Under the Weather: Health, Schooling, and Socioeconomic Consequences of Early-Life Rainfall
45 Pages Posted: 26 Feb 2006
Date Written: January 2006
How sensitive is long-run individual well-being to environmental conditions early in life? This paper examines the effect of weather conditions around the time of birth on the health, education, and socioeconomic outcomes of Indonesian adults born between 1953 and 1974. We link historical rainfall for each individual's birth year and birth location with current adult outcomes from the 2000 wave of the Indonesia Family Life Survey. Higher early-life rainfall has large positive effects on the adult outcomes of women, but not of men. Women with 20% higher rainfall in their year and location of birth attain 0.14 centimeters greater height, finish 0.15 more years of schooling, live in households with 5.2% higher expenditures per capita, and have spouses with 5.1% higher earnings. These patterns most plausibly reflect a positive impact of rainfall on agricultural output, leading to higher household incomes and better health for infant girls. We present suggestive evidence that eventual benefits for adult women's socioeconomic status are mediated by improved schooling attainment, which leads to higher spousal quality, which in turn improves socioeconomic status. Adult women's education and health do not appear to have direct effects on their socioeconomic status apart from indirect effects via spousal quality.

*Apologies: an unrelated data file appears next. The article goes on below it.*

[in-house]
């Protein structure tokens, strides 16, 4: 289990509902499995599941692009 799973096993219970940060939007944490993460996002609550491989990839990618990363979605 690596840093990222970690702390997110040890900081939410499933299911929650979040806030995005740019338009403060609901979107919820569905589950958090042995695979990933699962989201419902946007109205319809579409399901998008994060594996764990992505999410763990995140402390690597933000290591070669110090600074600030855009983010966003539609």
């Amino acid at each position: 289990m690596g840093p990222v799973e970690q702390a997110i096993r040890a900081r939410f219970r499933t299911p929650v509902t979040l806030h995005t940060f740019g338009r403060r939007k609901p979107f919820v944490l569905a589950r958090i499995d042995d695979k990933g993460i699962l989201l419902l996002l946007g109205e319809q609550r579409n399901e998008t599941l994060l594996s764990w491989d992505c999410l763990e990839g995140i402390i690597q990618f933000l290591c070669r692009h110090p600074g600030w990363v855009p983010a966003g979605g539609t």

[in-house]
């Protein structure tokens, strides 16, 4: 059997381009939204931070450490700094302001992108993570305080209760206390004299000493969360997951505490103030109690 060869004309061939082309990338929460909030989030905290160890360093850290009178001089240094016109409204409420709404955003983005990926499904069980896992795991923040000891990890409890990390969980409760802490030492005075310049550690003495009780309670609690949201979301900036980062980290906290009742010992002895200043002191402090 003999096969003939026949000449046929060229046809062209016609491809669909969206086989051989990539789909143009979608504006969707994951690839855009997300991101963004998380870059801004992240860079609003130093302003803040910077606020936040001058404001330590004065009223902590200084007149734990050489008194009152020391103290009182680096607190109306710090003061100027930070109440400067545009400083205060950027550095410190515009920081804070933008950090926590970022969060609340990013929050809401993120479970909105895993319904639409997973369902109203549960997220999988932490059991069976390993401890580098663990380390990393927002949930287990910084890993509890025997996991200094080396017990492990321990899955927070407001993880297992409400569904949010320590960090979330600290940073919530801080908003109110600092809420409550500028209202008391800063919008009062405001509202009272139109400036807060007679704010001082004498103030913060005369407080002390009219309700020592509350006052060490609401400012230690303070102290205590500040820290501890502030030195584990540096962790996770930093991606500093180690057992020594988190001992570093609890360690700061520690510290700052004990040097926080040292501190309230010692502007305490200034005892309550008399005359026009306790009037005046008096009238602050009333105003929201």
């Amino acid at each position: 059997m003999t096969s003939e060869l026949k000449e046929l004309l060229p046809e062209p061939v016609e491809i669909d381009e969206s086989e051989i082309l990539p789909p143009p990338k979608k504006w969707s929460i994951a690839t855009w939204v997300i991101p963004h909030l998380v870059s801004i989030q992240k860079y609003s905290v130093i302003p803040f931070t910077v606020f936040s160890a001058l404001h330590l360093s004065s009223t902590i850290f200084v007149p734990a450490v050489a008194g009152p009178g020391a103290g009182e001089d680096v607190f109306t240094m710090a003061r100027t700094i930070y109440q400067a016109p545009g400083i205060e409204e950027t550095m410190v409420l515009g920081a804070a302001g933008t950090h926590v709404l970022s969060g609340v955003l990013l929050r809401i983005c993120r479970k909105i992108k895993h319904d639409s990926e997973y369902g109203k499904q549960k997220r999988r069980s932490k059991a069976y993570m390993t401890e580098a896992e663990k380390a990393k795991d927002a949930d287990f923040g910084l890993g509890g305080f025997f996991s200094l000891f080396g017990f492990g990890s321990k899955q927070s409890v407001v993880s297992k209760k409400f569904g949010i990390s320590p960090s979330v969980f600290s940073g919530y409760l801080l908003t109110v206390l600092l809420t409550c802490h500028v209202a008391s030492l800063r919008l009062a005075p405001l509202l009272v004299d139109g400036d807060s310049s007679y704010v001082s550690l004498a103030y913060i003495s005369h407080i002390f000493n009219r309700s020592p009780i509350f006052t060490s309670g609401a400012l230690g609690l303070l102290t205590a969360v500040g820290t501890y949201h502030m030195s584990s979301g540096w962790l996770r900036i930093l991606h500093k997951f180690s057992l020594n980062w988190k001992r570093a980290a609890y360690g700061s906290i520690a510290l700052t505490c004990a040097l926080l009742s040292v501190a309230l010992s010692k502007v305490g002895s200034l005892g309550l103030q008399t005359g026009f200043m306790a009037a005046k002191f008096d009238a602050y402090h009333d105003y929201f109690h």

Keywords: health, human capital, education, schooling, climate, Indonesia
JEL Classification: I12, I21, J13, O12, O15, Q54
Suggested Citation: Suggested Citation